Perhaps the most intriguing is this small diary from 1918 which contains day to day accounts of Anna’s life at Willard.  To the left is a playbill for “Farmer’s Daughter” which played at Hadley Hall on the Willard grounds.

Trunk belonging to Anne Earley, nurse at Willard.

Anna’s Student’s Note Book is pretty interesting.

Trunk belonging to Anne Earley, nurse at Willard.

Her hand writing is very readable.   I didn’t see any crossed out sections as I flipped through the pages.

Trunk belonging to Anne Earley, nurse at Willard.

This small brooch is pretty.

Trunk belonging to Anne Earley, nurse at Willard.

The trunk itself is is great shape.

Trunk belonging to Anne Earley, nurse at Willard.

Anna is buried in the Holy Cross Cemetery in Ovid.  Craig took this photo of her gravestone.

_DSC8853es

The Romulus Historical Society will be putting an exhibit together of the trunk and contents sometime soon.  The museum is located in the town of Willard and is only open until the end of September.  It is not clear if anything will happen before then, but Peggy is eager for the collection to see the light of day.  I’ll update here when I know details.  There is obviously a ton of work to be done researching Anna’s life, but this is really an amazing find.

Special thanks go to Paul McPherson for contacting the historical society with this incredible look into the life of Anna.  A find like this really brings history alive.  It will be interesting to see what develops once everything is conserved and catalogued.  And as always thanks to Peggy Ellsworth for her tireless work in remembering the patients and staff at Willard, and to Craig Williams for keeping me in the loop.

 

 

11 Responses

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  1. bradedmondson said, on 07/09/2017 at 10:52 am

    great find, can’t wait to see it

  2. Zoe Crossland said, on 07/09/2017 at 11:00 am

    Wow, this is amazing – thanks for sharing!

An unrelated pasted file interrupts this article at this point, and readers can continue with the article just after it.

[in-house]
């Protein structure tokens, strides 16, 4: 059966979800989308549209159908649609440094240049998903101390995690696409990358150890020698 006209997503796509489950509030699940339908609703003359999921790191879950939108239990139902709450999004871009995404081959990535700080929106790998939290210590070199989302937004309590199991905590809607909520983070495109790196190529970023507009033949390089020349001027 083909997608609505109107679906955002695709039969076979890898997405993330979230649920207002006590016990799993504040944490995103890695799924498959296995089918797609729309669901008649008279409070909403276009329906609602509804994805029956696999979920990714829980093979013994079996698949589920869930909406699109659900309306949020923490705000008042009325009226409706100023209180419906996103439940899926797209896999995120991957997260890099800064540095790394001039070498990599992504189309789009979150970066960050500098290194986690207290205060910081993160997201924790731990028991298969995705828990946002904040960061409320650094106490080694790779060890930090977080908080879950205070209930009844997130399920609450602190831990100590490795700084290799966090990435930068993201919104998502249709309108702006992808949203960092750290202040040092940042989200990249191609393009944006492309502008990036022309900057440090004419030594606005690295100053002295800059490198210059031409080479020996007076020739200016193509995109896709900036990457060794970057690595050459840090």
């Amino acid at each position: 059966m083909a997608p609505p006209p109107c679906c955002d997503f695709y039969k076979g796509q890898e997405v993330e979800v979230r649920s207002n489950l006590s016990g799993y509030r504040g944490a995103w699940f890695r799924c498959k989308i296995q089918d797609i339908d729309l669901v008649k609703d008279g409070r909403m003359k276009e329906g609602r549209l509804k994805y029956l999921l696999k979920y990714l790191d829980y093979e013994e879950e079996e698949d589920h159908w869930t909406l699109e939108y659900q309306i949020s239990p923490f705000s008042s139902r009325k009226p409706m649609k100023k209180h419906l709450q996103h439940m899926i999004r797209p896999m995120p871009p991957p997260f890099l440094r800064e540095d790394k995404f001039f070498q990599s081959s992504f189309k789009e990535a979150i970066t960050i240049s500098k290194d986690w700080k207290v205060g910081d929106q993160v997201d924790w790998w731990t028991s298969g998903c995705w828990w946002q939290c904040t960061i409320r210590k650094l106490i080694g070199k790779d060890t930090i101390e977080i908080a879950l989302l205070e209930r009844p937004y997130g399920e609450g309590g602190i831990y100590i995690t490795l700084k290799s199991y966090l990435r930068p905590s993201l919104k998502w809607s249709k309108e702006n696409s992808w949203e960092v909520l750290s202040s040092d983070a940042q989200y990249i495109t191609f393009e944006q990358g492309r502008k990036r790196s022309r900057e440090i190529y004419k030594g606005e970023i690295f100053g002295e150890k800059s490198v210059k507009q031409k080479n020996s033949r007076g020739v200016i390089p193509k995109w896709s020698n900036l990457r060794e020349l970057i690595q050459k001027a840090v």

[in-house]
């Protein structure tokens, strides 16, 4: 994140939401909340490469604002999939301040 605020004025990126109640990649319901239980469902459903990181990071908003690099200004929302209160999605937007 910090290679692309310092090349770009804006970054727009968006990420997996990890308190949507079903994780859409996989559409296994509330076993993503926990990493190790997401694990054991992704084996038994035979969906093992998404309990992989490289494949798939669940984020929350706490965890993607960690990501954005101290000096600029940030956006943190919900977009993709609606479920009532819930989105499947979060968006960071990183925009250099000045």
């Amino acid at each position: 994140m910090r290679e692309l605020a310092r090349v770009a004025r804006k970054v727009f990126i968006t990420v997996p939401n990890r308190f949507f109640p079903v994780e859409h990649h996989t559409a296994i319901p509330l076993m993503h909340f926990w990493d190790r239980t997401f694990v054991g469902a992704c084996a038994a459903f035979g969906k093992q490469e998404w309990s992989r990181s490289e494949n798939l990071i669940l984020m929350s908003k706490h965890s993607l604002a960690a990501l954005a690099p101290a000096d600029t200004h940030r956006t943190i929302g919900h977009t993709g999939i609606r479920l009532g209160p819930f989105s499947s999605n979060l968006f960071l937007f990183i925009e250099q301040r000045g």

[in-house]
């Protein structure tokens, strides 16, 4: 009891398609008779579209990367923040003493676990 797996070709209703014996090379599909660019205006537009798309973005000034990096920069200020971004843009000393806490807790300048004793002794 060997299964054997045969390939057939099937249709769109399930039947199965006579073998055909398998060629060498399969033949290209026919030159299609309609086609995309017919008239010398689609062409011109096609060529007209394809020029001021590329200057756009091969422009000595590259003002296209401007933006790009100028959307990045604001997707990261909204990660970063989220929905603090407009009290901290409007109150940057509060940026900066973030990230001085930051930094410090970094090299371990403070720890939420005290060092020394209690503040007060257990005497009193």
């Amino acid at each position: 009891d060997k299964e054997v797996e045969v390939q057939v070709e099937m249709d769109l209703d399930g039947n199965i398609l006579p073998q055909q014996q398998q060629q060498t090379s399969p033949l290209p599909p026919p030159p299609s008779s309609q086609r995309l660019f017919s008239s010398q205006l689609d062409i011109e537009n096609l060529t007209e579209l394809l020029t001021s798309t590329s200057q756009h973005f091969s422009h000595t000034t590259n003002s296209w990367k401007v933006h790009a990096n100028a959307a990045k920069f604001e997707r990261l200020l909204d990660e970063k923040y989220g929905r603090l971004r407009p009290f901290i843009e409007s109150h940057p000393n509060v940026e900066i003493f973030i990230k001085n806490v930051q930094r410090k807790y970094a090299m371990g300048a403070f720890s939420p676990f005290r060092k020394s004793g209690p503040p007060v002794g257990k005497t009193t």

3. debsinsouthtexas said, on 07/09/2017 at 12:48 pm

    Looking forward to learning more about this lady. As a retired RN who trained in the the 1970’s her notebooks would be a treasure trove to me. Thanks for sharing all of these wonderful artifacts and stories.

    • joncrispin said, on 07/09/2017 at 12:50 pm

      Thanks Deb, I hope you made it through Harvey unscathed. Such a tragedy.

      • debsinsouthtexas said, on 09/09/2017 at 9:34 am

        Yes Jon, we got lucky a few minor leaks and we need a new kitchen door. Otherwise unscathed.
        Thank you.
        Debs

  4. Karen said, on 07/09/2017 at 1:41 pm

    This is fabulous. Makes the whole section of my brain marked “Willard” light up! Thanks, Jon and Craig and Peg!

  5. Dhyan Atkinson said, on 07/09/2017 at 3:03 pm

    Wonderful find! I would like to know what the Pergatorian Society was! Wouldn’t you? : ) Dhyan in Boulder

  6. wpc155william said, on 11/09/2017 at 8:40 pm

    I wonder if Anna Earley was any relation to the prior owners of the funeral home. It was the Earley Funeral Home , then the Earley- Covert Funeral Home, then the John D Covert Funeral Home and now Covert Funeral Home. Marilyn Maleski RN WPC

    Sent from Outlook

    ________________________________

    • joncrispin said, on 11/09/2017 at 8:42 pm

      Yes she was directly related. I hadn’t mentioned it in my post as I don’t have all the facts. But thanks for noticing and your comment. Best. Jon

  7. Tania M said, on 13/09/2017 at 7:33 pm

    I can’t wait to learn more details. This is an amazing find.

  8. Julie R. said, on 18/09/2017 at 6:12 pm

    This is a wonderful addition to the story of Willard and its residents, patients and employees alike. I hope you continue to keep us updated! I find it so fascinating.